Romney address at Liberty Univ. sparks controversy

Mitt Romney
Republican presidential candidate Mitt Romney delivers the commencement address before the graduating class of Liberty University, in Lynchburgh, Va., May 12, 2012.

(CBS News) WASHINGTON -- Mitt Romney is to deliver the commencement address Saturday at Virginia's Liberty University, the largest evangelical college in the country.

His visit has stirred debate in the conservative Christian community, because some believe his Mormon faith is a cult.

But Romney is hoping the speech helps him win over those who are skeptical of his beliefs - and his conservative credentials.

President Obama stepped right into the controversy over same sex marriage this week.

But it appears controversy over religion and politics is the last thing Romney's looking for at Liberty University.

During the Republican primary campaign, Romney struggled to gain the support of evangelical voters, in part because of his Mormon faith, which some evangelical leaders have called a cult.

So it was no surprise that Romney would be facing some skeptics in the Liberty University audience.

"I think there's a lot of mixed emotions," says Liberty University student Jamie Goss. "Some people are, like, oh, I wish we would have had, like, a Christian speaker come."

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More than 700 comments, some critical, were posted on the school's Facebook page after the selection of Romney was announced.

Still, National Journal White House Correspondent Major Garrett said on "CBS This Morning: Saturday" he doesn't think there's any reason for the Romney campaign to be concerned.

"Look at the poll that just came out this week from Pew Research facility," Garrett said. "Mitt Romney is running 53 percentage points ahead of Barack Obama among evangelicals who intend to vote in November. At this stage of the campaign -- it's earlier than the stage that John McCain was polled on this, John McCain was at 36 percentage points over Barack Obama in 2008. And George Bush, when he won in 2004 over John Kerry, got 57 percent more of evangelical vote than John Kerry.

"So, right now, Mitt Romney, though Mormon, though there are skeptics in the evangelical community who are not exactly fired up about his campaign, nevertheless is running nearly as well as George W. Bush did in 2004 and much farther ahead among evangelicals than John McCain in 2008. That's a very positive sign for the Romney campaign."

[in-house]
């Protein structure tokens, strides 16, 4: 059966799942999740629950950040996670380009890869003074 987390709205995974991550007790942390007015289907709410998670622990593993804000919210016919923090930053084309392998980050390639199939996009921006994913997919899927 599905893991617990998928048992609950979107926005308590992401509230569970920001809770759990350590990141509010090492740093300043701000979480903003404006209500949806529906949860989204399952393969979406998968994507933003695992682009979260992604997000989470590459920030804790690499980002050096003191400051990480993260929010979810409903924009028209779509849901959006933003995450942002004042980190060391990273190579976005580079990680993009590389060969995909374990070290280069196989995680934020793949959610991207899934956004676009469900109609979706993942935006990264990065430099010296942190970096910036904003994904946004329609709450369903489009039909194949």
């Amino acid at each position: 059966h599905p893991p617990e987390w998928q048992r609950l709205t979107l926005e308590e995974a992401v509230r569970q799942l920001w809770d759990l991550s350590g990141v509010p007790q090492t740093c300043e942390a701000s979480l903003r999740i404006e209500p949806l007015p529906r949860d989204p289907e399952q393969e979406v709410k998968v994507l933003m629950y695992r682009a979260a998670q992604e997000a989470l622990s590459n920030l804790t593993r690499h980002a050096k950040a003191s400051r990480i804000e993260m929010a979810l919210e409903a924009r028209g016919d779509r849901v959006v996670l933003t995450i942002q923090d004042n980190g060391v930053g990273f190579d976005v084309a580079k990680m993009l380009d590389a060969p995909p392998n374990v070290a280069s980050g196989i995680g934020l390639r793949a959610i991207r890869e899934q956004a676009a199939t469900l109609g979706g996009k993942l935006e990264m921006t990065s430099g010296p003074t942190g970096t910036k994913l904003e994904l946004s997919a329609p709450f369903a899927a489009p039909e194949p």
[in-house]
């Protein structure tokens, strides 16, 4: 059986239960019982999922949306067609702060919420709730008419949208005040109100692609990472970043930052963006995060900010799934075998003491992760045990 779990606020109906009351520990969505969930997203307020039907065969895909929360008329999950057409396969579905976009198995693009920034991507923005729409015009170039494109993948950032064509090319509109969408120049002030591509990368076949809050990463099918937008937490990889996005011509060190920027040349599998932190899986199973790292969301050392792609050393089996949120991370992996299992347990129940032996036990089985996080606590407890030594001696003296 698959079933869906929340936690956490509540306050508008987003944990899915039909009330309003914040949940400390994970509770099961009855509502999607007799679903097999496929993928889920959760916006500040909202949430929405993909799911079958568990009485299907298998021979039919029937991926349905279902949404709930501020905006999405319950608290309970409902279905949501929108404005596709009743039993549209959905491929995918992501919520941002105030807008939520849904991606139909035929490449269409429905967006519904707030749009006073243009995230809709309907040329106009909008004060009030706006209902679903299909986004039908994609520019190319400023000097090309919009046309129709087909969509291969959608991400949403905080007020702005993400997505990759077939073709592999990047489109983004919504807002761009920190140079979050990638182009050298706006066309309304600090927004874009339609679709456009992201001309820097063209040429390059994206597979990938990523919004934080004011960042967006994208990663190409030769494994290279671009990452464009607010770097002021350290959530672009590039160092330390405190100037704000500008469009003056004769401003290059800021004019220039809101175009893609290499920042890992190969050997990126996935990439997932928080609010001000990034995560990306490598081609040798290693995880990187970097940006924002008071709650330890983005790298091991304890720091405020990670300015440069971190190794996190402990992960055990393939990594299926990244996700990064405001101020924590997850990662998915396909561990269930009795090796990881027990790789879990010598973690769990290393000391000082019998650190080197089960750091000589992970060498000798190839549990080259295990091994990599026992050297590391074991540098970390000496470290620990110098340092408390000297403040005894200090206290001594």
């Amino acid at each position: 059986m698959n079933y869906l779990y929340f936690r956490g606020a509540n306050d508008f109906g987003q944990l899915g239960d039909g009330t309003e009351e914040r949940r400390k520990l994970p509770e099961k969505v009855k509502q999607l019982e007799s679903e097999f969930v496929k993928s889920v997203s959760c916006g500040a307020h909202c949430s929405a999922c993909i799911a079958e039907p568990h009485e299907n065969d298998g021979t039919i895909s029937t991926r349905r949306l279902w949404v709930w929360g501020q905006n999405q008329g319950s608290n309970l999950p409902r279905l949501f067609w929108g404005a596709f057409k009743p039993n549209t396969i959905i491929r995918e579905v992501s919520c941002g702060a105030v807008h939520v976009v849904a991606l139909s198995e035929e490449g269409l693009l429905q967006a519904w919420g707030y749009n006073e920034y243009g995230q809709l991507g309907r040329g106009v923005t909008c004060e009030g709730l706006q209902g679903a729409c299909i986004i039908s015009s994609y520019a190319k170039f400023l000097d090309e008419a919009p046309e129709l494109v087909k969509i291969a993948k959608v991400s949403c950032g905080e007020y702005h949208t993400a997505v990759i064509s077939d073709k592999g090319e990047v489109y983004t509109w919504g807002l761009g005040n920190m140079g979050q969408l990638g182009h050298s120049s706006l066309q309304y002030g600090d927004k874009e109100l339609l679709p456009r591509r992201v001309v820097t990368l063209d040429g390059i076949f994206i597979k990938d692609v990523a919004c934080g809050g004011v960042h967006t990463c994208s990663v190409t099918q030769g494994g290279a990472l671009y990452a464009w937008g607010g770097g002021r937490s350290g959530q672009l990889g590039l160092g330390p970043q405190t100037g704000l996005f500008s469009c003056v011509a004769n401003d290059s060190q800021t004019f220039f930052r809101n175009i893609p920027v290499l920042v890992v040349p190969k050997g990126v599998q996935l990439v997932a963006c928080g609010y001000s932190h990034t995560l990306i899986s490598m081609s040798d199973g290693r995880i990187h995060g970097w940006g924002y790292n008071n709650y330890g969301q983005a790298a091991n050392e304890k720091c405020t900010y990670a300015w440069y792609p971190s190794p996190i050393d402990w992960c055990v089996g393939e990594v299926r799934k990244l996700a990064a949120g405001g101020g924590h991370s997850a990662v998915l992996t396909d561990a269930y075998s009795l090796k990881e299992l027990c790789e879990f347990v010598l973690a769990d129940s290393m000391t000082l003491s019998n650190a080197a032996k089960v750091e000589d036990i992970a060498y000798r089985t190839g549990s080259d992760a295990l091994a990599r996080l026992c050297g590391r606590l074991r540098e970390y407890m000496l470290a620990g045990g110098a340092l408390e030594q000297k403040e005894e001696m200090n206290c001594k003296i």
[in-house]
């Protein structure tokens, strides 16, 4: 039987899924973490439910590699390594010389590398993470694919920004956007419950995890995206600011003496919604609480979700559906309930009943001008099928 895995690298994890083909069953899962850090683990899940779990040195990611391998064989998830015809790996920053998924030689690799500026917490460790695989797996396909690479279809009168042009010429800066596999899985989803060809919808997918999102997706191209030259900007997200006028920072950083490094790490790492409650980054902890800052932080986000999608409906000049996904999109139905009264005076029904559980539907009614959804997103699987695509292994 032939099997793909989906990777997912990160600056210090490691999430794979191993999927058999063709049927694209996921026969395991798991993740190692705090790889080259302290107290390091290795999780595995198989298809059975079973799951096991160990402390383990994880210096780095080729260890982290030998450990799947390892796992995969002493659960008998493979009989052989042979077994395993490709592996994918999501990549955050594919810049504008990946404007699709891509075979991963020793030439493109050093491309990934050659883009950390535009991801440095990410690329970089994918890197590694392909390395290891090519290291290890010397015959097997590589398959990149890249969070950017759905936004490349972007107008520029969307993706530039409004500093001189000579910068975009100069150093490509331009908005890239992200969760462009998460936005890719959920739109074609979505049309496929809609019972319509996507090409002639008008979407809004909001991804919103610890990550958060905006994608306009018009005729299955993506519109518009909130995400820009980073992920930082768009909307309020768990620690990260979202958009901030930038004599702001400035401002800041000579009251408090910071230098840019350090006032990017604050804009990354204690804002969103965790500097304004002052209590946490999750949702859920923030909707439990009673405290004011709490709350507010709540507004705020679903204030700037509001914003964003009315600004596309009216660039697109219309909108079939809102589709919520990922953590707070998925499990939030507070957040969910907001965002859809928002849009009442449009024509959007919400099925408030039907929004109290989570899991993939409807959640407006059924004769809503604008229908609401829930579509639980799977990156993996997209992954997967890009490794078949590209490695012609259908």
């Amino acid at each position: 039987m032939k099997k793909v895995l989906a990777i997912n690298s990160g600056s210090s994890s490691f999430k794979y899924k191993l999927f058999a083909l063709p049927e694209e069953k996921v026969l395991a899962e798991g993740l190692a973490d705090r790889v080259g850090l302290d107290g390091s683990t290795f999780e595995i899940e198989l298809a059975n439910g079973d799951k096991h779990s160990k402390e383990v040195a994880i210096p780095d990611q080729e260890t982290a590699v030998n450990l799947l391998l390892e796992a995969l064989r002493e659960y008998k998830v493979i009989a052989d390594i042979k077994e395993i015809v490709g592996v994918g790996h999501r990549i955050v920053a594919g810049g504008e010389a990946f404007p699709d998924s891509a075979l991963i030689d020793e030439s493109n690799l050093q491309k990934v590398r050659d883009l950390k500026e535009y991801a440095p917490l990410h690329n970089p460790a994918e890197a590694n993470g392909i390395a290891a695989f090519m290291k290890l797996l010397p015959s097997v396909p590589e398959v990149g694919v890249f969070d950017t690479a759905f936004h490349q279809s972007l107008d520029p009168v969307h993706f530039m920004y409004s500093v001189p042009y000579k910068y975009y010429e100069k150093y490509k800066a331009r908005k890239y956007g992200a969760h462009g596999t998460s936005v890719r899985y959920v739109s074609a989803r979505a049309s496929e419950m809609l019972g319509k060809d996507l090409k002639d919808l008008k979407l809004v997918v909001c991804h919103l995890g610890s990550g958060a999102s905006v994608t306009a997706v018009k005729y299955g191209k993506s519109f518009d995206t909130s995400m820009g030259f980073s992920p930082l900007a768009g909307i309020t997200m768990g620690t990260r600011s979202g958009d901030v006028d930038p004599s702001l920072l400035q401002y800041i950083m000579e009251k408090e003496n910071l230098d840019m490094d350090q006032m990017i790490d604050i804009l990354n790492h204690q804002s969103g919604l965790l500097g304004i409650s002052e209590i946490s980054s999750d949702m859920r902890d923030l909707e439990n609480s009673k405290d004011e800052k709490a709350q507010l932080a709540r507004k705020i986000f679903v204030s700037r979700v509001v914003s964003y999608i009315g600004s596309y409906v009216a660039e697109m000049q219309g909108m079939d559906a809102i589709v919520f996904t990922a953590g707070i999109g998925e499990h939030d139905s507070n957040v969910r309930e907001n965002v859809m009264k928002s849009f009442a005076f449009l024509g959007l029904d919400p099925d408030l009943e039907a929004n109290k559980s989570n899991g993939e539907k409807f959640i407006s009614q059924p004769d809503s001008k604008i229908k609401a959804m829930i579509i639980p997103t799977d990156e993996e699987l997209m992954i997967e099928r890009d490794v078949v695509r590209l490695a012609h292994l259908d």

To see the full Garrett interview, click on this video:

Romney was expected to reach out to evangelicals by speaking generally of Judeo-Christian values, but advisers say the address will not in any way be a speech about Mormonism.

According to excerpts released by the campaign, it will be highly personal, with stories about his 18 grandchildren and how he "never once regretted missing any experience or opportunity in business" to be with his wife and five sons.

Romney advisers say he also will avoid explicit mention of same-sex marriage.

In an interview Friday with WBTV, the CBS affiliate in Charlotte, N.C., he repeated his belief that marriage is between a man and a woman, but then added, "I just don't think that this becomes a hot political issue dividing our nation. Instead, I believe we should respect the viewpoints of various people and move on."

Romney says the campaign's focus should be on the economy.

But many conservative Christians are far from being ready to move on. In fact, on Sunday, evangelical pastors across the nation are expected to make their feelings about gay marriage very clear from the pulpit.

To see Chip Reid's report, click on the video in the player above.

  • Chip-Reid_bio_140x100_bw.jpg
    Chip Reid

    Chip Reid is CBS News' national correspondent.